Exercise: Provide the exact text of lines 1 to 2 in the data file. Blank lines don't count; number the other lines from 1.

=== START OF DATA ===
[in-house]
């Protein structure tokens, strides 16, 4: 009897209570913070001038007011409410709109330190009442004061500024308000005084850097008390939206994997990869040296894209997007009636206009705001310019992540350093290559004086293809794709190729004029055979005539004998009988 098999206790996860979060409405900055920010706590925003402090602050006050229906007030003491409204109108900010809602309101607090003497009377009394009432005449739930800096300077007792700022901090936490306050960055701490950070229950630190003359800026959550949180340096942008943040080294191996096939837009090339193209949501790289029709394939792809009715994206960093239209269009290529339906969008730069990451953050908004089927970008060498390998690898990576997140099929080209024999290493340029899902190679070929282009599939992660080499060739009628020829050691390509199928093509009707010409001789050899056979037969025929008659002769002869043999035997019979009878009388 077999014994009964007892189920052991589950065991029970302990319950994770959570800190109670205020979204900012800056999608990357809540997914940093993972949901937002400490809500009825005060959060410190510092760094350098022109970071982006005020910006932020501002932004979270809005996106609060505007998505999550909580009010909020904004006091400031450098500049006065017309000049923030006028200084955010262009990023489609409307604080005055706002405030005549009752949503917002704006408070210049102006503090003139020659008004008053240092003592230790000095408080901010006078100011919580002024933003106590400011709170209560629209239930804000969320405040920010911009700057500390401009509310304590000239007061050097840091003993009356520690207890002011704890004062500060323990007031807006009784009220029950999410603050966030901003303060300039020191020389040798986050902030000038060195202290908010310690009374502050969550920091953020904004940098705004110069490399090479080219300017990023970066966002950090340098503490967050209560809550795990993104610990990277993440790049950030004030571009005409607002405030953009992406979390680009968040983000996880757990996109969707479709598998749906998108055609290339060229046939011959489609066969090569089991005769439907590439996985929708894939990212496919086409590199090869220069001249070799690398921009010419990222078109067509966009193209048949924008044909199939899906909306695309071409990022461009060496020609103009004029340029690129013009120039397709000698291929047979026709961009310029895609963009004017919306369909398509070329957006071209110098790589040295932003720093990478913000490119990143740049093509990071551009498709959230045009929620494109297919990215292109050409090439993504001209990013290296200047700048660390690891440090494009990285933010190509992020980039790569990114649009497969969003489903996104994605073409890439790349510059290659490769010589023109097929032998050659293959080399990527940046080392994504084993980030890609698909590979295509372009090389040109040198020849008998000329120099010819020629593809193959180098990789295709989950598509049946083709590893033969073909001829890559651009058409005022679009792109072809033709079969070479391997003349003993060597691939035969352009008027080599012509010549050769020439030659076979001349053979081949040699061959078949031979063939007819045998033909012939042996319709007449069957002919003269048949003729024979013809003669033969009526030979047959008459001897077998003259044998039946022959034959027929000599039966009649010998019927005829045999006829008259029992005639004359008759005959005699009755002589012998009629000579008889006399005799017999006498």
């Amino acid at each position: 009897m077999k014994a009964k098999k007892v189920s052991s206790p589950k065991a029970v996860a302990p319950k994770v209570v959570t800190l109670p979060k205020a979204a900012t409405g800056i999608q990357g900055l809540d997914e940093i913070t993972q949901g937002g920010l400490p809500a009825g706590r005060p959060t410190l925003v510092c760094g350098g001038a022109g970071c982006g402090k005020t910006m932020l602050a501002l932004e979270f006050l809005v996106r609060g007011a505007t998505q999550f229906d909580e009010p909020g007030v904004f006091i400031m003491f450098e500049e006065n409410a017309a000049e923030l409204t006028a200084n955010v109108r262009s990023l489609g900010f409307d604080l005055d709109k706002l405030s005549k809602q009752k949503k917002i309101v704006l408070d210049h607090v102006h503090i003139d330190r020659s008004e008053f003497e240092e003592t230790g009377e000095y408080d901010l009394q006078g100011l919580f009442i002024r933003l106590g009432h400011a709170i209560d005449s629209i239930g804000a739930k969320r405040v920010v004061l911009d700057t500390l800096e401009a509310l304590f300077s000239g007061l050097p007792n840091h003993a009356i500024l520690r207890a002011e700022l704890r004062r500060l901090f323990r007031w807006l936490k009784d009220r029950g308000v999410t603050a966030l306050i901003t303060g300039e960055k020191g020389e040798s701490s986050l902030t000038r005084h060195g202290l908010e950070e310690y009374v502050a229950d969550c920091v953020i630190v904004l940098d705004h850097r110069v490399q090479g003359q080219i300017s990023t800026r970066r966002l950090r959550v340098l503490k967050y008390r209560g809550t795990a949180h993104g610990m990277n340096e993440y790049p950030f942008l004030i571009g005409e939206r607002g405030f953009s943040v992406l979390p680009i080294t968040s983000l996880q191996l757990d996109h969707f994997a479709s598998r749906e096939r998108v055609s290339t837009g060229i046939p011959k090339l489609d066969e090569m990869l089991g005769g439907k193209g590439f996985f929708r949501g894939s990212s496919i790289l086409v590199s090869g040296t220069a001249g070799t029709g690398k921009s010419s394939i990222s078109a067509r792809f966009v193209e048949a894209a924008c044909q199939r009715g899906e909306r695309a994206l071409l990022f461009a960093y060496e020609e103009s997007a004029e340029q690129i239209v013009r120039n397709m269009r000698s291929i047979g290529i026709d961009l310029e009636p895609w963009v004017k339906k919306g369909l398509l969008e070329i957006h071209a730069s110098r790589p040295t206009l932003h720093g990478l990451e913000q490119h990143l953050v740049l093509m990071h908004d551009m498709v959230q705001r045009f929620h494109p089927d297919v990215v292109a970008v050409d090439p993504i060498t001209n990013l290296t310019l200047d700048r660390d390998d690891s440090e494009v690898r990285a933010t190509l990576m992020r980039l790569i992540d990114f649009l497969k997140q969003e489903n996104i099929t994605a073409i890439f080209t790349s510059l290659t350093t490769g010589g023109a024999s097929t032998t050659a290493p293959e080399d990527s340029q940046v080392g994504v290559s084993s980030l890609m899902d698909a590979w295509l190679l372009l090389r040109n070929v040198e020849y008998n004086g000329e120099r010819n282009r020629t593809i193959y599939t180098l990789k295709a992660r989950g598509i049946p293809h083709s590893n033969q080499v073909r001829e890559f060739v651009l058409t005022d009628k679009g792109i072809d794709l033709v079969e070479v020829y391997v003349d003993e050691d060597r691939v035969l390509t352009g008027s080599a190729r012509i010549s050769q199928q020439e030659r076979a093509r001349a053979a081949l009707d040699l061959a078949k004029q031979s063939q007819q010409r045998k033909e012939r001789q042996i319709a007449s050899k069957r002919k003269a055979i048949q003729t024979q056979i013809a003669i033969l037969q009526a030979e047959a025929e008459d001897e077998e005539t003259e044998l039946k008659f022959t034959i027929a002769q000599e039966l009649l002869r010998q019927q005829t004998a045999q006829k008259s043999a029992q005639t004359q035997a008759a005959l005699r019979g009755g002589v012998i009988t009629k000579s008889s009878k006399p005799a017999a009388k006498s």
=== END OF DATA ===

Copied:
[in-house]
């Protein structure tokens, strides 16, 4: 009897209570913070001038007011409410709109330190009442004061500024308000005084850097008390939206994997990869040296894209997007009636206009705001310019992540350093290559004086293809794709190729004029055979005539004998009988 098999206790996860979060409405900055920010706590925003402090602050006050229906007030003491409204109108900010809602309101607090003497009377009394009432005449739930800096300077007792700022901090936490306050960055701490950070229950630190003359800026959550949180340096942008943040080294191996096939837009090339193209949501790289029709394939792809009715994206960093239209269009290529339906969008730069990451953050908004089927970008060498390998690898990576997140099929080209024999290493340029899902190679070929282009599939992660080499060739009628020829050691390509199928093509009707010409001789050899056979037969025929008659002769002869043999035997019979009878009388 077999014994009964007892189920052991589950065991029970302990319950994770959570800190109670205020979204900012800056999608990357809540997914940093993972949901937002400490809500009825005060959060410190510092760094350098022109970071982006005020910006932020501002932004979270809005996106609060505007998505999550909580009010909020904004006091400031450098500049006065017309000049923030006028200084955010262009990023489609409307604080005055706002405030005549009752949503917002704006408070210049102006503090003139020659008004008053240092003592230790000095408080901010006078100011919580002024933003106590400011709170209560629209239930804000969320405040920010911009700057500390401009509310304590000239007061050097840091003993009356520690207890002011704890004062500060323990007031807006009784009220029950999410603050966030901003303060300039020191020389040798986050902030000038060195202290908010310690009374502050969550920091953020904004940098705004110069490399090479080219300017990023970066966002950090340098503490967050209560809550795990993104610990990277993440790049950030004030571009005409607002405030953009992406979390680009968040983000996880757990996109969707479709598998749906998108055609290339060229046939011959489609066969090569089991005769439907590439996985929708894939990212496919086409590199090869220069001249070799690398921009010419990222078109067509966009193209048949924008044909199939899906909306695309071409990022461009060496020609103009004029340029690129013009120039397709000698291929047979026709961009310029895609963009004017919306369909398509070329957006071209110098790589040295932003720093990478913000490119990143740049093509990071551009498709959230045009929620494109297919990215292109050409090439993504001209990013290296200047700048660390690891440090494009990285933010190509992020980039790569990114649009497969969003489903996104994605073409890439790349510059290659490769010589023109097929032998050659293959080399990527940046080392994504084993980030890609698909590979295509372009090389040109040198020849008998000329120099010819020629593809193959180098990789295709989950598509049946083709590893033969073909001829890559651009058409005022679009792109072809033709079969070479391997003349003993060597691939035969352009008027080599012509010549050769020439030659076979001349053979081949040699061959078949031979063939007819045998033909012939042996319709007449069957002919003269048949003729024979013809003669033969009526030979047959008459001897077998003259044998039946022959034959027929000599039966009649010998019927005829045999006829008259029992005639004359008759005959005699009755002589012998009629000579008889006399005799017999006498």